Oct 6, 2021
CA hunters step up for wildlife once again
California hunters will once again step up to help wildlife populations with the signing on Tuesday of AB 614, a CWA-sponsored bill to fund incentives for landowners to provide nesting habitat.
California's mallards and pheasants - whose populations have undergone steep declines - will be the primary beneficiaries of the bill, which adds $10 to the cost of state waterfowl and upland validations. It's a small impact on individual hunters, but with an estimated $2 million a year in revenue, it will provide an unprecedented opportunity for meaningful habitat improvements for birds that breed right here in California.
"I am proud that once again, California hunters are stepping up to lead the way on conservation of habitat that will benefit nesting birds in this great state of ours," said CWA President John Carlson Jr.
The bill's author, Assemblymember Cecilia Aguiar-Curry, D-Winters, said she was thrilled that Gov. Gavin Newsom signed the bill. "Nesting cover is critical to breeding waterfowl and other ground-nesting birds,” Aguiar-Curry said. “This voluntary program will reward our farmers and other landowners for being partners in conservation and wildlife protection by reimbursing some of the cost they bear when they extend habitat protection through the full nesting season. And, this new law will not only protect wildlife, it will help California meet its goals for carbon sequestration, and healthier air and soils.”
The Nesting Bird Habitat Incentive Program, created by a CWA-sponsored AB 2697 (James Gallagher, R-Yuba City) in 2018, can pay farmers and other landowners, including private duck clubs, to fallow, grow cover crops like vetch or enhance existing nesting habitat. Monies could also be used on state wildlife areas and national wildlife refuges to improve breeding habitat on those lands and thus increase public-land hunter opportunity.
In a 2019 survey, 74% of CWA members and supporters said they would support an additional $5 fee to boost breeding habitat. CWA sponsored a bill in the 2020 Legislature to do just that - AB 2106, also by Aguiar-Curry - but it didn't pass. Aguiar-Curry tried again this year with AB 614. The Legislature chose to double that proposed fee, and this time the bill passed.
Habitat incentives can be a cost-effective way to help landowners do what's best for wildlife. CWA's innovative Delayed Wheat Harvest Incentive Program attracted applications from farmers who grow 15% of all wheat planted in the Sacramento Valley this year. The program helps offset risks and crop degradation that may occur when farmers wait until early- to mid-July before harvesting wheat crops that are highly likely to hold duck nests. That program has been funded by generous donations two years in a row, but it could receive a boost with the passage of this bill.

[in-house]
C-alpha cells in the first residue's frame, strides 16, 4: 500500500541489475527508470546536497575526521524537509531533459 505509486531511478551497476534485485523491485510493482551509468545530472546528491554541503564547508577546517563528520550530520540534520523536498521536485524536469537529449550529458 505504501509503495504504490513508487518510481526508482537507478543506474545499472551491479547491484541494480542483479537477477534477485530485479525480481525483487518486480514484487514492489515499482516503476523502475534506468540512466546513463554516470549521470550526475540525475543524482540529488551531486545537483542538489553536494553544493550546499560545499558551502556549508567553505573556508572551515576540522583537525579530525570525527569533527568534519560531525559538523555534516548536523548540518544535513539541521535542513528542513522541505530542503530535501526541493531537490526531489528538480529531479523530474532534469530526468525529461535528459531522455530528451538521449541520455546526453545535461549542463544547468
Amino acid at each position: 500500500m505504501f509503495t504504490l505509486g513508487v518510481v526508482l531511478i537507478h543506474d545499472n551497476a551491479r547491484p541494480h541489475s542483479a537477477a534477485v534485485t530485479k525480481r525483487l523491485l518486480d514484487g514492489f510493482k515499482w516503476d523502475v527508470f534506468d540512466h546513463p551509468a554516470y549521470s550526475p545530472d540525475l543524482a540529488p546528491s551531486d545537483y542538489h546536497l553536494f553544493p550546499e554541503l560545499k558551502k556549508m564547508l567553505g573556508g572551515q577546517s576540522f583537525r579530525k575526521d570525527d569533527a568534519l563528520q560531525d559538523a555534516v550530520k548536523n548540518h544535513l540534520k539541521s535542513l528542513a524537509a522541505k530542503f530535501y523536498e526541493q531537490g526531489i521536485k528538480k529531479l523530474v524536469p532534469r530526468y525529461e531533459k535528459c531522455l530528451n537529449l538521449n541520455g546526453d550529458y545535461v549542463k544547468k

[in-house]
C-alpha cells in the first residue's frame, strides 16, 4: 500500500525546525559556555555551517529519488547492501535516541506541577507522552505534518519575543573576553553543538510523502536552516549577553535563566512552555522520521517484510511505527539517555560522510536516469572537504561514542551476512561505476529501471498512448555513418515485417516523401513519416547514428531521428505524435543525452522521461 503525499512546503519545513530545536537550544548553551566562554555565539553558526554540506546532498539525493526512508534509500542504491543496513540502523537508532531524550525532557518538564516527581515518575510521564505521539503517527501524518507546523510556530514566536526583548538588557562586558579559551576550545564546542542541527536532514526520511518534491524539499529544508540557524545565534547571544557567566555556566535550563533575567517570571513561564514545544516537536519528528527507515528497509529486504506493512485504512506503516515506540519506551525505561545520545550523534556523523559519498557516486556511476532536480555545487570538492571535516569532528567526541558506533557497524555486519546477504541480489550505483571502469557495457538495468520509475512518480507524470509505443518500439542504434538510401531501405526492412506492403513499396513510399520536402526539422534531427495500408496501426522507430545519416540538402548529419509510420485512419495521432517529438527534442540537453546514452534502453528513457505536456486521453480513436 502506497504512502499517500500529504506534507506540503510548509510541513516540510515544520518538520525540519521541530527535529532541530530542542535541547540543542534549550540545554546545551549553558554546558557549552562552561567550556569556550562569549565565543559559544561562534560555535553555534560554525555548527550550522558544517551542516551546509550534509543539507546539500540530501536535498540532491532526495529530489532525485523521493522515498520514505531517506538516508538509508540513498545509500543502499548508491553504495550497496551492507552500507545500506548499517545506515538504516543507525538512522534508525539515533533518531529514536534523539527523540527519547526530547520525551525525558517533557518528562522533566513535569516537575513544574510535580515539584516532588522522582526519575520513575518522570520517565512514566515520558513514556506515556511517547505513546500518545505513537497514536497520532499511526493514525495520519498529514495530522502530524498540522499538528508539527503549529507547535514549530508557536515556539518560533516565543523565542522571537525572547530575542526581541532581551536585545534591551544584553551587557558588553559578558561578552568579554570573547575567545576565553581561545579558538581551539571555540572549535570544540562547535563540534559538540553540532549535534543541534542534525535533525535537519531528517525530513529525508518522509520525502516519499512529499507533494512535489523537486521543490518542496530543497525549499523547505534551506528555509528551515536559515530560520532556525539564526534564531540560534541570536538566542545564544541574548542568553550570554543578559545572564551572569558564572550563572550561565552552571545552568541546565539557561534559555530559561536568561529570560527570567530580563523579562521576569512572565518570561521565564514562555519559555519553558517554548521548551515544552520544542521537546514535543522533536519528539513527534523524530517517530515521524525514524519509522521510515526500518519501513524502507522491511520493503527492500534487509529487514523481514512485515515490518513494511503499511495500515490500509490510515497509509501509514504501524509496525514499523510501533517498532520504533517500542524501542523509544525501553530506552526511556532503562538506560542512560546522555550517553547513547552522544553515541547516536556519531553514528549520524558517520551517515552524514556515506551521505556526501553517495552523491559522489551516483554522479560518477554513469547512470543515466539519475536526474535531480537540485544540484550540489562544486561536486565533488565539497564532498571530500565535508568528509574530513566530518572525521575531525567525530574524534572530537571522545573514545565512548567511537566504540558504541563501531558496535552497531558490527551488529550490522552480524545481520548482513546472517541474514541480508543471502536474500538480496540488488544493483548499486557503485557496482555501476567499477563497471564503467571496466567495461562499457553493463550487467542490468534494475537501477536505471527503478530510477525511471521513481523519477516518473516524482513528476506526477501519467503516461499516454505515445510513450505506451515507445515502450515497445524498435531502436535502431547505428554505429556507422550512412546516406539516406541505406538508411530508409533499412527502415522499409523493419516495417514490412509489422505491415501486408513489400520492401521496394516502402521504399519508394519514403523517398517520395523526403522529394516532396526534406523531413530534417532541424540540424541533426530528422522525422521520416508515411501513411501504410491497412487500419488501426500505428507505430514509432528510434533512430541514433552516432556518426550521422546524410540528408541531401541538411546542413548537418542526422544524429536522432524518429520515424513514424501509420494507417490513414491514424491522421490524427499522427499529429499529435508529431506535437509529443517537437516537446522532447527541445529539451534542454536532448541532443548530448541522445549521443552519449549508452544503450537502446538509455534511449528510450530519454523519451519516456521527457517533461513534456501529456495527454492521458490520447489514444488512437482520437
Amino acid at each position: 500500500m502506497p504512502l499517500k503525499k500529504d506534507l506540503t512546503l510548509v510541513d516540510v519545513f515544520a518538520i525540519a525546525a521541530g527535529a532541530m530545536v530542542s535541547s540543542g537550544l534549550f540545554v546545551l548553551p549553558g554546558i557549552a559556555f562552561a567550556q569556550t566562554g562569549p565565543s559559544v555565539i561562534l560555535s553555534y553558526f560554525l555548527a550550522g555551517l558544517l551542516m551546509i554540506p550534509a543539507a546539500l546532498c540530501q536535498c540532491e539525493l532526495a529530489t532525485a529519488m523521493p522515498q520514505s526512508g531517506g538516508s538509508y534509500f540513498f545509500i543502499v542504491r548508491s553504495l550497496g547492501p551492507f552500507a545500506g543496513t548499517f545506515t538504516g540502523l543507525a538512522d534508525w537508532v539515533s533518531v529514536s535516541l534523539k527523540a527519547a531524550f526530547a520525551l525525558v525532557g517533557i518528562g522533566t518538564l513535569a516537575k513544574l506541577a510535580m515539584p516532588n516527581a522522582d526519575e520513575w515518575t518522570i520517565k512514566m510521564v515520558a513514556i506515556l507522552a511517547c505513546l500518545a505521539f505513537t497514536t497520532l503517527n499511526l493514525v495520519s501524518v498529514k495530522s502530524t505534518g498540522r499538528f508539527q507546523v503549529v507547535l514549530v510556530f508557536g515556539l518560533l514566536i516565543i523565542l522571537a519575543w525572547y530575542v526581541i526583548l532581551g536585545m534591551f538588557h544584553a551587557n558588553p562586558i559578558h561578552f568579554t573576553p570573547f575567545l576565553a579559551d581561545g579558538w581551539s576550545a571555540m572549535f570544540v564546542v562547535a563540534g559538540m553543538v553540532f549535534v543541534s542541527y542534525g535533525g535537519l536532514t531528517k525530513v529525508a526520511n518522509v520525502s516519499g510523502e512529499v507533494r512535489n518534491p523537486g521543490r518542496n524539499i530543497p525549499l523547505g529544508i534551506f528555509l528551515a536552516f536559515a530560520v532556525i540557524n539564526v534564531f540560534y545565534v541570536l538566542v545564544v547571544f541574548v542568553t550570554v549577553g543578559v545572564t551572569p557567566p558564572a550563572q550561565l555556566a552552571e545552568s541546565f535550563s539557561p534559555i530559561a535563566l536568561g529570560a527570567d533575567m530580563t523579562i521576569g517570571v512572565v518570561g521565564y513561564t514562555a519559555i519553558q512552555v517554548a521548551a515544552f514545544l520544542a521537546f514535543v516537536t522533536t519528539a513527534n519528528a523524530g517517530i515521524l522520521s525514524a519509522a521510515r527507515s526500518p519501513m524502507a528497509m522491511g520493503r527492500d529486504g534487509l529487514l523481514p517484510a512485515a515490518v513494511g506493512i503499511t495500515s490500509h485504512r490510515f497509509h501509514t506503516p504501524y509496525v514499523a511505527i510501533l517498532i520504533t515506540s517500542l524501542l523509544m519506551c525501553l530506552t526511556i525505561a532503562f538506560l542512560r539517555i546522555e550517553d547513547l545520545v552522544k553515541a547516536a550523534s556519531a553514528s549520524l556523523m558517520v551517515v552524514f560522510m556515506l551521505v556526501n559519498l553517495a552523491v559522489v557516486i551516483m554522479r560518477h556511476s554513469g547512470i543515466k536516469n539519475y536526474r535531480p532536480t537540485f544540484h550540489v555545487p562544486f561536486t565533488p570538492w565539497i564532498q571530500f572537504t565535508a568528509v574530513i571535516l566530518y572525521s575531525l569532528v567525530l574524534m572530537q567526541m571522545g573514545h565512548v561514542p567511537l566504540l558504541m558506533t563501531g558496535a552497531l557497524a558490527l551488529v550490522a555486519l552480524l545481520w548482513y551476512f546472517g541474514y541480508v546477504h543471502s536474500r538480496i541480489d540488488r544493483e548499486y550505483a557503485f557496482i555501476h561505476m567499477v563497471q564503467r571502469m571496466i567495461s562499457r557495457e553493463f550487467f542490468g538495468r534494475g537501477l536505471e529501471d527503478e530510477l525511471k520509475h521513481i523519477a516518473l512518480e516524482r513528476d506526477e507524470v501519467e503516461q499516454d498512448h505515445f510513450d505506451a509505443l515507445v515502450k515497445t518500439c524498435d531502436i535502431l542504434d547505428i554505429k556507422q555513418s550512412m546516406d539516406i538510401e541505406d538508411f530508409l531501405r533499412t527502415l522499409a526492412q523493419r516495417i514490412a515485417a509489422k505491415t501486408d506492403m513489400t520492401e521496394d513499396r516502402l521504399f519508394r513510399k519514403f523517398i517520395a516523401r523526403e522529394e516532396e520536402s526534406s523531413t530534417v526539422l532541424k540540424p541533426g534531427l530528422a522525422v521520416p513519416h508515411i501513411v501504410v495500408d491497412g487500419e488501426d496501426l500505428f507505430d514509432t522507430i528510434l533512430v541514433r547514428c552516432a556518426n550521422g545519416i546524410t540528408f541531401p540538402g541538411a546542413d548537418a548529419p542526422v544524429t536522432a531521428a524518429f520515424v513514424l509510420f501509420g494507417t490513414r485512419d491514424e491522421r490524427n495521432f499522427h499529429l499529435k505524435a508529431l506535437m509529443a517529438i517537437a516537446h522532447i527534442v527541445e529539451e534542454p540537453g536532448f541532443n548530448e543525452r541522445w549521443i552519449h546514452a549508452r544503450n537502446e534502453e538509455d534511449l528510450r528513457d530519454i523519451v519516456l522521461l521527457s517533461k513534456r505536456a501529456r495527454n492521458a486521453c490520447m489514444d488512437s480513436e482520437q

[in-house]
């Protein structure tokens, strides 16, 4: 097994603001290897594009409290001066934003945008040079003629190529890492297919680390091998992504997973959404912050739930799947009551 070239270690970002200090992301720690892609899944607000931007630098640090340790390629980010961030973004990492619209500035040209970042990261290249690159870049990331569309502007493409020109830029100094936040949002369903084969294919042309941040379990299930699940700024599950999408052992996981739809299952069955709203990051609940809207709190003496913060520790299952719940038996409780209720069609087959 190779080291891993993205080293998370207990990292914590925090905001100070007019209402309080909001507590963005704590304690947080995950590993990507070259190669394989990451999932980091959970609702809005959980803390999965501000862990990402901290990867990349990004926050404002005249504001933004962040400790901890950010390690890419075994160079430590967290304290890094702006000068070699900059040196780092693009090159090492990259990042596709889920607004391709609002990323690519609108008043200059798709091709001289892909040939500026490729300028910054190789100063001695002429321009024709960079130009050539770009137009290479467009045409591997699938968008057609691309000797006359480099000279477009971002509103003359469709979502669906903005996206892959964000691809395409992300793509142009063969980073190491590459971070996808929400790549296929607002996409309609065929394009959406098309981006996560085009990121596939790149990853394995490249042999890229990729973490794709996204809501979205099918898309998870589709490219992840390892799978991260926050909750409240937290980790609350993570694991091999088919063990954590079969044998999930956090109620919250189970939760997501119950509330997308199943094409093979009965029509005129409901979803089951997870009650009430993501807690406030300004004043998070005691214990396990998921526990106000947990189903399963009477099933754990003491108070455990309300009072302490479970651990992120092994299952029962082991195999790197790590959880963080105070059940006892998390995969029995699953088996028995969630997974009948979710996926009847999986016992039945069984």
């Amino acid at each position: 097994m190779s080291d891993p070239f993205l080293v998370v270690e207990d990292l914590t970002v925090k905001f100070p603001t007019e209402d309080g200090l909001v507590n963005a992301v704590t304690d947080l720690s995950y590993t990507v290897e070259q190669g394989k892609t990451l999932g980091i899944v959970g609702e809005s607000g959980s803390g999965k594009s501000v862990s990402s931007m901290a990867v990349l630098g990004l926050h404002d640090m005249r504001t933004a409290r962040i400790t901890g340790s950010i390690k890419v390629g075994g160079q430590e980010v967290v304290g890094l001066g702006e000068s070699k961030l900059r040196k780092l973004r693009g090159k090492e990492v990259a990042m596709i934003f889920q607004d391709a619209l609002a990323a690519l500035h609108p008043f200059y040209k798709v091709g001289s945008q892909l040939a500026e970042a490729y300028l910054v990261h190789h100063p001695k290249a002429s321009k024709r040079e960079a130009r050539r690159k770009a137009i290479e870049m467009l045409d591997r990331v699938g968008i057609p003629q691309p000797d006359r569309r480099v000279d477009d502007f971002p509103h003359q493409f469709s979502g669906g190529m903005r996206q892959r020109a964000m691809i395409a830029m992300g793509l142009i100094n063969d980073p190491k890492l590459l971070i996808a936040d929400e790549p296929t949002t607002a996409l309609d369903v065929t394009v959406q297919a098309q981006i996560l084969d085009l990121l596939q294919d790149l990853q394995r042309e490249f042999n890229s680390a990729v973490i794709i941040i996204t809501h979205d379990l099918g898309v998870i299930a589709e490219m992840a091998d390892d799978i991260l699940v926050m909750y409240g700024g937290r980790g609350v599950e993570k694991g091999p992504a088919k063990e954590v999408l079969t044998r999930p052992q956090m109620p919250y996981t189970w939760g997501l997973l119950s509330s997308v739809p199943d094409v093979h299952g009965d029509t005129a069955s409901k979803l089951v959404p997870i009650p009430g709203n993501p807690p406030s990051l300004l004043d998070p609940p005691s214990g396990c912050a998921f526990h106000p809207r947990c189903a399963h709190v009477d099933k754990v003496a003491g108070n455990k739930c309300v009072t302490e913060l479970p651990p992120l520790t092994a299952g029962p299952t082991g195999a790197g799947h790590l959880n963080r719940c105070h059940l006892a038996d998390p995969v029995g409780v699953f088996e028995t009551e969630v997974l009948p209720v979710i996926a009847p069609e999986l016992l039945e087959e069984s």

“While the new law does place the annual funding requirements on the shoulders of waterfowl and upland gamebird hunters, this user-fee, incentive-based approach to conservation has traditionally been supported by sportsmen and women and has a proven track record across North America,” said Mark Hennelly, vice president for advocacy for California Waterfowl.
“The increased state duck and upland fees under AB 614 are small compared with all of the other costs of hunting," he said, "but collectively they will have a significant, positive impact on some of our most sought-after gamebird species in California.”
AB 614 was supported by a wide array of hunting and conservation groups: Audubon California, The Black Brant Group, Cal-Deer, Cal-Ore Wetlands and Waterfowl Council, California Rice, Congressional Sportsmen's Foundation, Defenders of Wildlife, Delta Waterfowl, Grassland Water District, Nor-Cal Guides & Sportsmen's Association, Northern California Water Association, Pheasants Forever, San Diego County Wildlife Federation, Suisun Resource Conservation District and the Tulare Basin Wetlands Association.
"There is a pressing need for the implementation of the Nesting Bird Habitat Incentive Program," the groups wrote in a letter supporting the bill. "Lack of sufficient vegetative cover (especially in agricultural areas like the Sacramento Valley rice growing region) is a significant limiting factor for breeding waterfowl and other grassland-nesting birds, as identified in the 2020 Central Valley Joint Venture Implementation Plan (which both the Department of Fish and Wildlife and Wildlife Conservation Board are signatories to)."
“We are very grateful to Assemblywoman Aguiar-Curry for authoring this much-needed law,” Hennelly said. “The reliable, long-term funding now earmarked for the Nesting Bird Habitat Incentive Program - which is based on the results of previous upland cover pilot programs, the best available science and landowner preferences - will help address the ongoing declines in both our local mallard and pheasant populations.”